My love of sports guided my career trajectory and I am grateful for mentors like Dr. Frank Torre, Dr. Mary Healey and Dr. Vincent Paolone, Dr. Mark Kenton who were teachers of science that gave me the foundation to pursue the study of human physiology and go onto medical school.
One of my most beloved experiences is my participation with the Boston Athletic Association which started in 2003 (as a medical student). I have run many marathons, including the Boston Marathon. I love running and wanted to give back to the running community. I wanted to stay connected to this great race when I entered medical school and therefore became a medical volunteer. I have been at the Boston Marathon finish line medical tent since 2006 and continue to support athletes all over the world.
Who influenced you when you were a student at Springfield College and explain the role they played in your life?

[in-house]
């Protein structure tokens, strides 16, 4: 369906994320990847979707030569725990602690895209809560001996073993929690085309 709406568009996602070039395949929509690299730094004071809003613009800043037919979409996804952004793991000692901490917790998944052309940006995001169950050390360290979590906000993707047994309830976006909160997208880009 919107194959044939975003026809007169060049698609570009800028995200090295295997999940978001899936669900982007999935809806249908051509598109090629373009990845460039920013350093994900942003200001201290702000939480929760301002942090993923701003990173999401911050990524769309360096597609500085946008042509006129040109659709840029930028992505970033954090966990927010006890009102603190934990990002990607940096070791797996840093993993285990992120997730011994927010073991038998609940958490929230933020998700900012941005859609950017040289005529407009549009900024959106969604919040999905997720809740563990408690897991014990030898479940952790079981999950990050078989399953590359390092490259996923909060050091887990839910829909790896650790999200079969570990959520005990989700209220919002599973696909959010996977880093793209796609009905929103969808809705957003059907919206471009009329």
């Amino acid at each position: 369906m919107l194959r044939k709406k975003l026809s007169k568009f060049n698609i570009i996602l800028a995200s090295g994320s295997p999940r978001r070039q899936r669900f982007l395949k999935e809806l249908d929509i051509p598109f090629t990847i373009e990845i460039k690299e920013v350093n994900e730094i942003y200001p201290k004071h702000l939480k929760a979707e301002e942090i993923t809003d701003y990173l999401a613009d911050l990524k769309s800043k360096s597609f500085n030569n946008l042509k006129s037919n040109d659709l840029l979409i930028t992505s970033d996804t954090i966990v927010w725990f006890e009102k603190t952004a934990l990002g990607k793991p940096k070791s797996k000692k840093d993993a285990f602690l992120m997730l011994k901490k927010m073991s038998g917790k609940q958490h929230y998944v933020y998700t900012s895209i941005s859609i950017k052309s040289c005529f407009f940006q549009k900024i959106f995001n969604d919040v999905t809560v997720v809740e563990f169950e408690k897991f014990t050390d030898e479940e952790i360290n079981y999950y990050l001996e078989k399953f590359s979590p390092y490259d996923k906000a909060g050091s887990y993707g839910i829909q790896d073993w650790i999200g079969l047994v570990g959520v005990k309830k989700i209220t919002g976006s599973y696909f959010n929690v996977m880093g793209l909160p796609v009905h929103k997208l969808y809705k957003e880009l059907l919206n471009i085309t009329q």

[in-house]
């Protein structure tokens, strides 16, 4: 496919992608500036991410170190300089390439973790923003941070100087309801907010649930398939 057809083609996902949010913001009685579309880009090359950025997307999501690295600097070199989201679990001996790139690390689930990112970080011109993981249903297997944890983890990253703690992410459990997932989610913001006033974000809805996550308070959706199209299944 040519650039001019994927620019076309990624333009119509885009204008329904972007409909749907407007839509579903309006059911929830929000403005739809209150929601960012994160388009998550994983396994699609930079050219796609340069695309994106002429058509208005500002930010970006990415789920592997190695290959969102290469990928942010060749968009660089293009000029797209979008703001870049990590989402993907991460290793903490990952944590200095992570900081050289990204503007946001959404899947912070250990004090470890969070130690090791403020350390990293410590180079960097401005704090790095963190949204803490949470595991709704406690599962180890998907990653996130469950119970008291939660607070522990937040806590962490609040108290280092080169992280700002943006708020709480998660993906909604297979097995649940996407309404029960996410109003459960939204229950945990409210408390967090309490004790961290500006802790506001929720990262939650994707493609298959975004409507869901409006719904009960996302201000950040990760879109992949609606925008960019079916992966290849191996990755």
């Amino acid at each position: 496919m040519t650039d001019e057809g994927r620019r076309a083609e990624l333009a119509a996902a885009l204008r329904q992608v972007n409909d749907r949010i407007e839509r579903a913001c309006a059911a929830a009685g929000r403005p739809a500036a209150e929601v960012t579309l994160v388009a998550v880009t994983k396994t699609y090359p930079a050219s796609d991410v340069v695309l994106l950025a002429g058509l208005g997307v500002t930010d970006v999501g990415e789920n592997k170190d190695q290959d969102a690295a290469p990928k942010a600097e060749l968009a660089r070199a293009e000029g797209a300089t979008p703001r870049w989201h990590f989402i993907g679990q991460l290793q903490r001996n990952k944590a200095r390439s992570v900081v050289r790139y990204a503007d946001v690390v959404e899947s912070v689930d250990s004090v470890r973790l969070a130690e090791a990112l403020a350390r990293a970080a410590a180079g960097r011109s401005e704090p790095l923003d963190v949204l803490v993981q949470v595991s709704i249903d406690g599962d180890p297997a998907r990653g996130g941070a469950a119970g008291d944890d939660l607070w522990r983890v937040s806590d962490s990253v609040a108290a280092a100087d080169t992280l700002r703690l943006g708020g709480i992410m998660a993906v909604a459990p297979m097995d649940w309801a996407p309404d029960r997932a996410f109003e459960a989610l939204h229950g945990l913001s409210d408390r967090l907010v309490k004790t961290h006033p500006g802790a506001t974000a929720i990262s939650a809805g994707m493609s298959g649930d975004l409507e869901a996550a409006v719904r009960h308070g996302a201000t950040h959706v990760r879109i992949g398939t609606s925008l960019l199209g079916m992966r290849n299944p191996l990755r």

The moment I stepped into the Pueblo at East Campus for Pre-Camp, I knew that SC was a special place. I grew up in Maine, where the outdoors gave me miles of trails to run, mountains to summit and lakes to be refreshed in. However, SC taught me that the outdoors is not just for recreation, but can be a source of healing, rehabilitation and a classroom and this was a new perspective for me.
Dr. Mary Healey, is unequivocally the most influential person I encountered during my time at SC. She not only is a brilliant teacher, but also is a compassionate mentor. She was one of many female role models that I encountered at SC, whose perseverance, achievement and collegiality motivated me and continue to inspire me today. After I graduated from SC, I often would reach out to Dr. Healey for advice. As busy as she is, she always took the time to speak with me personally.